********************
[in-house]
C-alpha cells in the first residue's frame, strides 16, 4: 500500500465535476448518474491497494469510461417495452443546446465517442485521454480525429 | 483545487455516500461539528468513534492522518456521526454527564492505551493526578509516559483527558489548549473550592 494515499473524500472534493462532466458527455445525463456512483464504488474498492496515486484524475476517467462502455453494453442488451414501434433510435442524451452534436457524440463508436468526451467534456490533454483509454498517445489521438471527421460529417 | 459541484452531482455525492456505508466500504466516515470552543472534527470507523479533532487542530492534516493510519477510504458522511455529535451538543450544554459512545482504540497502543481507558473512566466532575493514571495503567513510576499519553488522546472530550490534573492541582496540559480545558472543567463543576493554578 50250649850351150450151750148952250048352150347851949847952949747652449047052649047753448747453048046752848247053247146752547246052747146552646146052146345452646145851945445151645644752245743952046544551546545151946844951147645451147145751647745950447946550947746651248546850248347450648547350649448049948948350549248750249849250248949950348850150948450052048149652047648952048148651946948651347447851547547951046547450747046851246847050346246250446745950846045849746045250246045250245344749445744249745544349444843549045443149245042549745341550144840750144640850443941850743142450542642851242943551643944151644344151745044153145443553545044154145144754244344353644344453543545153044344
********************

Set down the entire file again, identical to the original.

[in-house]
C-alpha cells in the first residue's frame, strides 16, 4: 500500500465535476448518474491497494469510461417495452443546446465517442485521454480525429 | 483545487455516500461539528468513534492522518456521526454527564492505551493526578509516559483527558489548549473550592 494515499473524500472534493462532466458527455445525463456512483464504488474498492496515486484524475476517467462502455453494453442488451414501434433510435442524451452534436457524440463508436468526451467534456490533454483509454498517445489521438471527421460529417 | 459541484452531482455525492456505508466500504466516515470552543472534527470507523479533532487542530492534516493510519477510504458522511455529535451538543450544554459512545482504540497502543481507558473512566466532575493514571495503567513510576499519553488522546472530550490534573492541582496540559480545558472543567463543576493554578 50250649850351150450151750148952250048352150347851949847952949747652449047052649047753448747453048046752848247053247146752547246052747146552646146052146345452646145851945445151645644752245743952046544551546545151946844951147645451147145751647745950447946550947746651248546850248347450648547350649448049948948350549248750249849250248949950348850150948450052048149652047648952048148651946948651347447851547547951046547450747046851246847050346246250446745950846045849746045250246045250245344749445744249745544349444843549045443149245042549745341550144840750144640850443941850743142450542642851242943551643944151644344151745044153145443553545044154145144754244344353644344453543545153044344